Our second week in Singapore was nothing shy of amazing! Granted, it was not as busy as our week of arrival, but we were still able to embrace several new ideas and experiences. The initial portion of the week allowed us to catch up on some much needed rest while going deeper into our study of Asian topics. In doing this, we embraced many new thoughts and ideas which were either supported or contradicted with our previous impressions of Singaporean life. The class watched a movie entitled Singapore Dreaming which particularly sparked my interest and raised some interesting questions among the SEAS group. The film centered on the notion that money could not entail long-lasting happiness, but included various topics regarding Singaporean life. The movie in its entirety was quite pessimistic when viewing it with an American perspective. A part of being an American typically entails one’s hope of achieving the “American dream” especially in the land of Hollywood. However, the irony of Singapore Dreaming was found in the fact that the ending of the movie left the viewer craving for more happiness in the dream- contrary to death and sadness which was at every corner of the film.

This week has truly left me with many certainties and questions regarding the true life of Singaporeans. We visited the Housing Development Board (HDB) and I must admit that I left wondering how everything could appear to be so perfect. With a high level of efficiency, and eighty-four percent of Singaporeans living in flats provided by the HDB- it all seems too perfect. Our group was fortunate enough to have a question and answer session with a representative from the HDB, and there was no doubt that the representative was tested with questions ranging from private property ownership to racial equality in the distribution of flats. It is difficult to always disregard liberal American concepts such as the negative effects of discrimination and the need for people representation instead of governmental influence- but it is necessary. We were able to tour mock flats on our visit, and everything was beautiful. Rock gardens, beautiful colors on the walls- everything was shining. HDB models showed well-designed, simplistic representations for housing gave a modified view of true Singaporean living-styles. In contrast, I was able to see more of a personal touch in the flat of my host-sister.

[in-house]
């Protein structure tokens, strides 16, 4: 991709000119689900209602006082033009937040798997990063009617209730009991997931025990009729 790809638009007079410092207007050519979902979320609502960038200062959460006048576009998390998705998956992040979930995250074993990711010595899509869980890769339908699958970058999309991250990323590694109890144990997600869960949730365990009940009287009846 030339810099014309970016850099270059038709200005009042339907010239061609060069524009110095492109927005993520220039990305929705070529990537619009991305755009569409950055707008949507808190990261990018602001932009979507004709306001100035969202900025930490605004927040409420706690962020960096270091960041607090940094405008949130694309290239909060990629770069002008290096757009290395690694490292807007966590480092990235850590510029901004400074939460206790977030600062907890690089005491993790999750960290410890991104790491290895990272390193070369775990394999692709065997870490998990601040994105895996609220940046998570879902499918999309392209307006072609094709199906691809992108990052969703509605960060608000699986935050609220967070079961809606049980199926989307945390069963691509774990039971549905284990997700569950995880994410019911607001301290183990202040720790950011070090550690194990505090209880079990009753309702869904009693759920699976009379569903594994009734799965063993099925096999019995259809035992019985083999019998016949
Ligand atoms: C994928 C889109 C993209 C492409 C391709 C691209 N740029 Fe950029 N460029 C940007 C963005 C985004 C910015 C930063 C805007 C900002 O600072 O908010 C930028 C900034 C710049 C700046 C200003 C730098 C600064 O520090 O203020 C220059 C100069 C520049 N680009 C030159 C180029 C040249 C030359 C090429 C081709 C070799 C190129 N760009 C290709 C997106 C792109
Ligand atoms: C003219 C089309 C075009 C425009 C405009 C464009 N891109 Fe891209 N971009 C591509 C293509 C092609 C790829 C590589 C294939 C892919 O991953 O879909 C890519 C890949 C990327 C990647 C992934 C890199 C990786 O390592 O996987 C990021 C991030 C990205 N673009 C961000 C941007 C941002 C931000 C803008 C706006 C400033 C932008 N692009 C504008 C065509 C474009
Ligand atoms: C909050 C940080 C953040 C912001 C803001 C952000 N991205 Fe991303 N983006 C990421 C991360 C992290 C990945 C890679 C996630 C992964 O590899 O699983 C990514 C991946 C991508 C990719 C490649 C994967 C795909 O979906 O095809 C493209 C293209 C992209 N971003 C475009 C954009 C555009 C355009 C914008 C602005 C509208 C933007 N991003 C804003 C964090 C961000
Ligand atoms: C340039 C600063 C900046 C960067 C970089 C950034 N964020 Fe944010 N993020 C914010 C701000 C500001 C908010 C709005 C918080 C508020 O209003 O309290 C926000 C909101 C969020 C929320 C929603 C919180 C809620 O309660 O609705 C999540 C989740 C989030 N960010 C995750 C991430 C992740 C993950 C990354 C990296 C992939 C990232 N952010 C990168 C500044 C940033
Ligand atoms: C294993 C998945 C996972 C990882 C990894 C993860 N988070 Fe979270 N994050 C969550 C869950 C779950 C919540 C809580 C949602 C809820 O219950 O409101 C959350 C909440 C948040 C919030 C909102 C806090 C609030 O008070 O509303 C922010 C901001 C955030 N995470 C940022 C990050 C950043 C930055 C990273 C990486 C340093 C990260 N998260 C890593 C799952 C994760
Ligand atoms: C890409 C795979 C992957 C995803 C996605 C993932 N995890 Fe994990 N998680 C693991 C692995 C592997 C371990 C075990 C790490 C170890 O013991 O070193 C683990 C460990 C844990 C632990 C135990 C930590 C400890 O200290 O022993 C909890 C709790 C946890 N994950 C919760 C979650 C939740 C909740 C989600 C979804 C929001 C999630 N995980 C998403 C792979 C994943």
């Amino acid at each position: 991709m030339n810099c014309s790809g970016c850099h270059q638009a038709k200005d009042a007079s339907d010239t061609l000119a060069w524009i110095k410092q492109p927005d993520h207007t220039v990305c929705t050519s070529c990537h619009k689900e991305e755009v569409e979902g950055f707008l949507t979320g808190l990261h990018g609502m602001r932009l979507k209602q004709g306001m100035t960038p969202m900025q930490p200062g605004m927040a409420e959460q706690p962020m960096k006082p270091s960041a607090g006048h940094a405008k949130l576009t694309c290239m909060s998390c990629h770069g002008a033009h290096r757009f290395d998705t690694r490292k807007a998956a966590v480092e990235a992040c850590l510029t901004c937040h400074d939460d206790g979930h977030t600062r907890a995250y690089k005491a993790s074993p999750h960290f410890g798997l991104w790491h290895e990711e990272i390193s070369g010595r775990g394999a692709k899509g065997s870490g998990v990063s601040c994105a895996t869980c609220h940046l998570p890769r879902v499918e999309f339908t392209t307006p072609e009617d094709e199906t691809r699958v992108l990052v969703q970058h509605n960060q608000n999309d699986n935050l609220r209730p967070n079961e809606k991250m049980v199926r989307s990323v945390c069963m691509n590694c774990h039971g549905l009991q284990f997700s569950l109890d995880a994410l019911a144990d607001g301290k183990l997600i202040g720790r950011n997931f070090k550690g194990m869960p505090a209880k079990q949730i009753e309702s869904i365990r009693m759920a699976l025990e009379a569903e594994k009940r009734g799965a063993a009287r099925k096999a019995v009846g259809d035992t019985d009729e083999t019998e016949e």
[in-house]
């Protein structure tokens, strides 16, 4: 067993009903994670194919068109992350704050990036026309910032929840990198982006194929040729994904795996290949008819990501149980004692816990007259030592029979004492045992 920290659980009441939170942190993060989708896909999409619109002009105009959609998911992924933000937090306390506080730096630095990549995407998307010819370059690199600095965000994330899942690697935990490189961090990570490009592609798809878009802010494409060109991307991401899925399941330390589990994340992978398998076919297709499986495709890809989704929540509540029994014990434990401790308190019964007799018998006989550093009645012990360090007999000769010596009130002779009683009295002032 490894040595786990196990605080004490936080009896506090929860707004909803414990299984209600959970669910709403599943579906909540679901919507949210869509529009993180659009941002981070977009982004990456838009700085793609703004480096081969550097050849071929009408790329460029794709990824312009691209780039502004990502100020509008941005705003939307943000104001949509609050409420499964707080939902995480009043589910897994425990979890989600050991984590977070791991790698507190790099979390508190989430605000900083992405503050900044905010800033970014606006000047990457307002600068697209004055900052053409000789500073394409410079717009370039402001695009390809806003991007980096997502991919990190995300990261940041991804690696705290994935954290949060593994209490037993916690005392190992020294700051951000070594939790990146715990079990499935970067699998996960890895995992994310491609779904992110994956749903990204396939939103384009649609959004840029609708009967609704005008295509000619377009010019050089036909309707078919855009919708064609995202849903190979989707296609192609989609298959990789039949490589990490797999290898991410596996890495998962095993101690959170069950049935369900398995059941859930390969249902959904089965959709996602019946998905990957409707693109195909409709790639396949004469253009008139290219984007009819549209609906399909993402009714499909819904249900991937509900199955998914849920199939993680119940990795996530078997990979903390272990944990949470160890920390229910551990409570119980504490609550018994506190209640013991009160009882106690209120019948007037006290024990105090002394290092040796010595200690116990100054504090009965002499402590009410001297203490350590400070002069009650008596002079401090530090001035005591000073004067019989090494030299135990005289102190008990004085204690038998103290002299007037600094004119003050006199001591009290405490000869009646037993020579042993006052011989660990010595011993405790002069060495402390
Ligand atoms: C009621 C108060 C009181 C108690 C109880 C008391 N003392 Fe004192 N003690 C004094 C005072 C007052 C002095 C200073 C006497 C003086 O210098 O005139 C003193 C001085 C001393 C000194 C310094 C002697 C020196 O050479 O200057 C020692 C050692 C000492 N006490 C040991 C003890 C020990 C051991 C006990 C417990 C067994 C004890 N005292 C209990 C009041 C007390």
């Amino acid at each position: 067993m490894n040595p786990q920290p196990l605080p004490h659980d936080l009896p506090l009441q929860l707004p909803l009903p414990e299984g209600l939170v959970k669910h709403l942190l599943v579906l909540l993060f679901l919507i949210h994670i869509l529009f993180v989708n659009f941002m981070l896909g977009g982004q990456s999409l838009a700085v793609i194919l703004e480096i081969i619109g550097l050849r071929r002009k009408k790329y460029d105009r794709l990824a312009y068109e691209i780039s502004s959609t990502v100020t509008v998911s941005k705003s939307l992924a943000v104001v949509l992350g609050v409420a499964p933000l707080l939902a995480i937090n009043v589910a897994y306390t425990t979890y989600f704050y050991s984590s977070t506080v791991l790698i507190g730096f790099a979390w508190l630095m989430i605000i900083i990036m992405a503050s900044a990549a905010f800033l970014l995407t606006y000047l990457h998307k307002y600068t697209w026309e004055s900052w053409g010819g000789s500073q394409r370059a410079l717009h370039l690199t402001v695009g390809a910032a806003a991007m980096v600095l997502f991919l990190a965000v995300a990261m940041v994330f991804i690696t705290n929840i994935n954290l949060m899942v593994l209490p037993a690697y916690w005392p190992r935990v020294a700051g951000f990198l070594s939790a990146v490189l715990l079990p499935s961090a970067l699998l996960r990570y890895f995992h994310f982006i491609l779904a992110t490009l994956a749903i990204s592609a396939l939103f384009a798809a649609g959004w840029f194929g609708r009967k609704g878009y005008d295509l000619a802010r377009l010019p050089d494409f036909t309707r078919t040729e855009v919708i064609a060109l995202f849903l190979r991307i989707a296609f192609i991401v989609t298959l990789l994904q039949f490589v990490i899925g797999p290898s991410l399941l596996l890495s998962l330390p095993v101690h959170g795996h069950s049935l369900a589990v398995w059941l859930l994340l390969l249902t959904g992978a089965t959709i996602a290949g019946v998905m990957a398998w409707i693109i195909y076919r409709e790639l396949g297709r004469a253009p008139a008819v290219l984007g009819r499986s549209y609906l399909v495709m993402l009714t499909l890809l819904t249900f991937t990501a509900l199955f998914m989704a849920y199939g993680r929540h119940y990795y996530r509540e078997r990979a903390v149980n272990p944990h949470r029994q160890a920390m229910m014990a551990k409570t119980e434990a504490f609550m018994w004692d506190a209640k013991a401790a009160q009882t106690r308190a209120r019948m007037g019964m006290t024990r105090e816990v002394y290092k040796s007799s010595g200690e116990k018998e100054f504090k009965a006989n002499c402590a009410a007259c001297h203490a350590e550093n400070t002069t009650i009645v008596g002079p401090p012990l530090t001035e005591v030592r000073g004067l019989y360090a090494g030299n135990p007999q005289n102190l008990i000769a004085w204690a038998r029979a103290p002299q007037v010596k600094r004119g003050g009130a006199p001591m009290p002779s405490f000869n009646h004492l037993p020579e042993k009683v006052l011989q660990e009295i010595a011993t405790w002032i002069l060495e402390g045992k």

Speaking of my home-stay, only one word comes to mind- worthwhile. My friends and I who were blessed to stay with a wonderful family had an enlightening conversation with my host-sisters father or “Uncle” as I call him. When asked whether or not he liked the many laws of Singapore, he basically said that he did not have a choice. In layman’s terms, whether he agreed or disagreed with the laws was insignificant, because his opinion was ultimately meaningless in terms of change. I am not quite sure if it is because I study Political Science and the importance of certain freedoms, but this struck a chord in me. For a second I paused and tried to understand what he was saying. He continued to speak about the importance of happiness and the insignificance of wealth and personal belongings. Uncle was by far one of the wisest men I have ever met. Not only did he speak words of wisdom, but he proceeded to teach my friends and I how to do the cha-cha! His love for life was encouraging and the simple thought that he was content made me put things in perspective.

As an American, contentment is hard to find. Everywhere you go, the idea that bigger is better is a major concept in American life. I have thought about what would happen if reform occurred in Singapore. What if the people put a strong-arm to the government, but then I realize that they are content. The homelessness rate is low, family values are enforced, and the economic life seems to be booming. The last point makes me think a bit about the extravagance of the malls I have explored. I went to two shopping centers in one day with my host-sister, both of which differed in style, but I left with bags in hand. These points make me wonder why people would want to differ from their lives which are influenced by the government and the housing system found in this portion of Southeast Asia. Ultimately, the size of the country is so small, that the Housing Development Board is a necessary governmental influence. There are too many people to do much of anything else. However, there is always room for improvement. This improvement will only come when the level of contentment decreases and there is an apparent need for change.